• Ebook for Kindle in £s here and in $s here.                                                           
    • For other ebook reading devices here (all currencies). 
  2. Heaven’s Rage is a memoir that explores addiction, cross-dressing, bullying and the hidden sides of families, discovering at their core the transformative power of words to rewire the brain and reconnect with life. “A Robin Red breast in a Cage / Puts all Heaven in a Rage” – William Blake. You can read more about/buy Heaven’s Rage here.
  3. The Dream Speaks Back, written by Sue Hampton, Cy Henty and Leslie Tate, is a joint autobiography exploring imagination and the adult search for the inner child. The book looks at gender difference, growing up in unusual families and mental health issues. It’s also a very funny portrait of working in the arts, full of crazy characters, their ups and downs, and their stories. You can buy a signed copy of The Dream Speaks Back here.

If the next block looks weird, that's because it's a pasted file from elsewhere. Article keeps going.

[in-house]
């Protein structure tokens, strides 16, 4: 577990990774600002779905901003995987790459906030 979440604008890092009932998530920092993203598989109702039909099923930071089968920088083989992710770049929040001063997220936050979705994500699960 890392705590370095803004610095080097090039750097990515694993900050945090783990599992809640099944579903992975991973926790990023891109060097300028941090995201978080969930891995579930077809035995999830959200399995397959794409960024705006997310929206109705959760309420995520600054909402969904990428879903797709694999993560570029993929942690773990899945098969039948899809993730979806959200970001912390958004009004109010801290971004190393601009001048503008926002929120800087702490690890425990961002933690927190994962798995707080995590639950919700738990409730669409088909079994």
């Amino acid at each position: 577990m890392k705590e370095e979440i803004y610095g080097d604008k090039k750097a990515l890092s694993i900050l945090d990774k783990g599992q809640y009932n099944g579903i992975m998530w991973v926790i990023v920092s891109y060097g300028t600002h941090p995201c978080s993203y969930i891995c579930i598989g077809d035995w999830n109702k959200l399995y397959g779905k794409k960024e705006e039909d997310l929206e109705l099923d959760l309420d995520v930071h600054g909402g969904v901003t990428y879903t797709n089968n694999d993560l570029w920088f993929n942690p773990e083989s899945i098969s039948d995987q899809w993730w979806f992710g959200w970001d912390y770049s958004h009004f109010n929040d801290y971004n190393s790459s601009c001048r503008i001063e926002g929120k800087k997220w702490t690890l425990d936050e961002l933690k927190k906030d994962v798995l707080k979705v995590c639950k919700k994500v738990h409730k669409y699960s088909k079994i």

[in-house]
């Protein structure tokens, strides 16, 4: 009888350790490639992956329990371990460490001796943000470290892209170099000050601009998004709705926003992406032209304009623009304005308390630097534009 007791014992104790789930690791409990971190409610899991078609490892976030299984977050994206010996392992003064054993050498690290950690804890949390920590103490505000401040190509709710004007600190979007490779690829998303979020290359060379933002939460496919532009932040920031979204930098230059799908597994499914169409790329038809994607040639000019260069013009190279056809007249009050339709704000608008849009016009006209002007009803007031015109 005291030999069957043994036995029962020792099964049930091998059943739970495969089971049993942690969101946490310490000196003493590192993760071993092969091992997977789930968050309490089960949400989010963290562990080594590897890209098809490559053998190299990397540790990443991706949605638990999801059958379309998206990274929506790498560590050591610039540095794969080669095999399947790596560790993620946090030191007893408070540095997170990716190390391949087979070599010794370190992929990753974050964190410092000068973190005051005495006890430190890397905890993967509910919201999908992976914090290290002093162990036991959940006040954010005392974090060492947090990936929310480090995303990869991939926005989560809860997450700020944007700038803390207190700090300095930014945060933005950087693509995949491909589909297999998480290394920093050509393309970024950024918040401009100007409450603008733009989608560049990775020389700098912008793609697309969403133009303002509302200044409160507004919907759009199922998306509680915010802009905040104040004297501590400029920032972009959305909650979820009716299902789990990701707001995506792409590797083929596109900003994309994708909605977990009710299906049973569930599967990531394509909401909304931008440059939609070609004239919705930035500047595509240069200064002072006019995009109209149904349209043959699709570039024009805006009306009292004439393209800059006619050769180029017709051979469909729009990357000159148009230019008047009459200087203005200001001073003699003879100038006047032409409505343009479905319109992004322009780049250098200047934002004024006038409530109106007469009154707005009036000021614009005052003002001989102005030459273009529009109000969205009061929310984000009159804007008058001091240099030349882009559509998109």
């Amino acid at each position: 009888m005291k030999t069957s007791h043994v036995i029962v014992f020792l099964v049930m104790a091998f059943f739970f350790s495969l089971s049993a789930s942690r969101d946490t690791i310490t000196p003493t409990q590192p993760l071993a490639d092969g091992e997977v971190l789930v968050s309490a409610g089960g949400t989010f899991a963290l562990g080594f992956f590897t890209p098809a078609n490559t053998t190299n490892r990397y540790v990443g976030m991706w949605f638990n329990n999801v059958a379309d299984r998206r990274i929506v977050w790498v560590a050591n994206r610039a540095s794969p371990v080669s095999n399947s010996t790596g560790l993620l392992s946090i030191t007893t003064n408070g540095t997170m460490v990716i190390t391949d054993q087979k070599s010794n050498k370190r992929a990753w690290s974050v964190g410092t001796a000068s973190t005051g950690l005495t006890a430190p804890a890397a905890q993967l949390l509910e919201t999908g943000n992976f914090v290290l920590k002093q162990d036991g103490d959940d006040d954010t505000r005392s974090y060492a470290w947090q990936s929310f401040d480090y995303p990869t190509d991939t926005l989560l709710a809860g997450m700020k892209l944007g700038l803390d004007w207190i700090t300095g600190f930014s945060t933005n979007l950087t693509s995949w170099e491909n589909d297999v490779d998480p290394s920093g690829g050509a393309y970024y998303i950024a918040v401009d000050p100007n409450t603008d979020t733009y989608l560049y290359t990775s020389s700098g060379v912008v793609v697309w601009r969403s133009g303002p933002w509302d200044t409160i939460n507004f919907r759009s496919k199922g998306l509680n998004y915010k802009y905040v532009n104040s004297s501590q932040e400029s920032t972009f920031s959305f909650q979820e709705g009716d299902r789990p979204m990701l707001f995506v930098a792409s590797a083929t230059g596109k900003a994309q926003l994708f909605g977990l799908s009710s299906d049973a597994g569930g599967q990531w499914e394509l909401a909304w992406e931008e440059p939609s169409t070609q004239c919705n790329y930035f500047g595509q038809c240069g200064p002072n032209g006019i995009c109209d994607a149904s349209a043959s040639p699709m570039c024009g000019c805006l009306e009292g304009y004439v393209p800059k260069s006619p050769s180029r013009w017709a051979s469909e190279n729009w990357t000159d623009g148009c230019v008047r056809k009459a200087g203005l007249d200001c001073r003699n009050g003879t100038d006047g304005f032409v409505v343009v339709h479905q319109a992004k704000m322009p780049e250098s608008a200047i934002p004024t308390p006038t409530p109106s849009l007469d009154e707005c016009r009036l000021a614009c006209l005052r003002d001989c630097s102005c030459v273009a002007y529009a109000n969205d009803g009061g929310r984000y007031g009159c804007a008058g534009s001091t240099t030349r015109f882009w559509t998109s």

4. Ways to be Equally Human tells the inside story of coming out as a non-binary person, from being ‘othered’ in gendered toilets to stepping up on stage & radio and taking action with Extinction Rebellion. Full of lyrical writing, humour and quirky insights, this is a book for lovers of language, nonconformists and passionate thinkers. Due out March 2024. Preorder your copy here.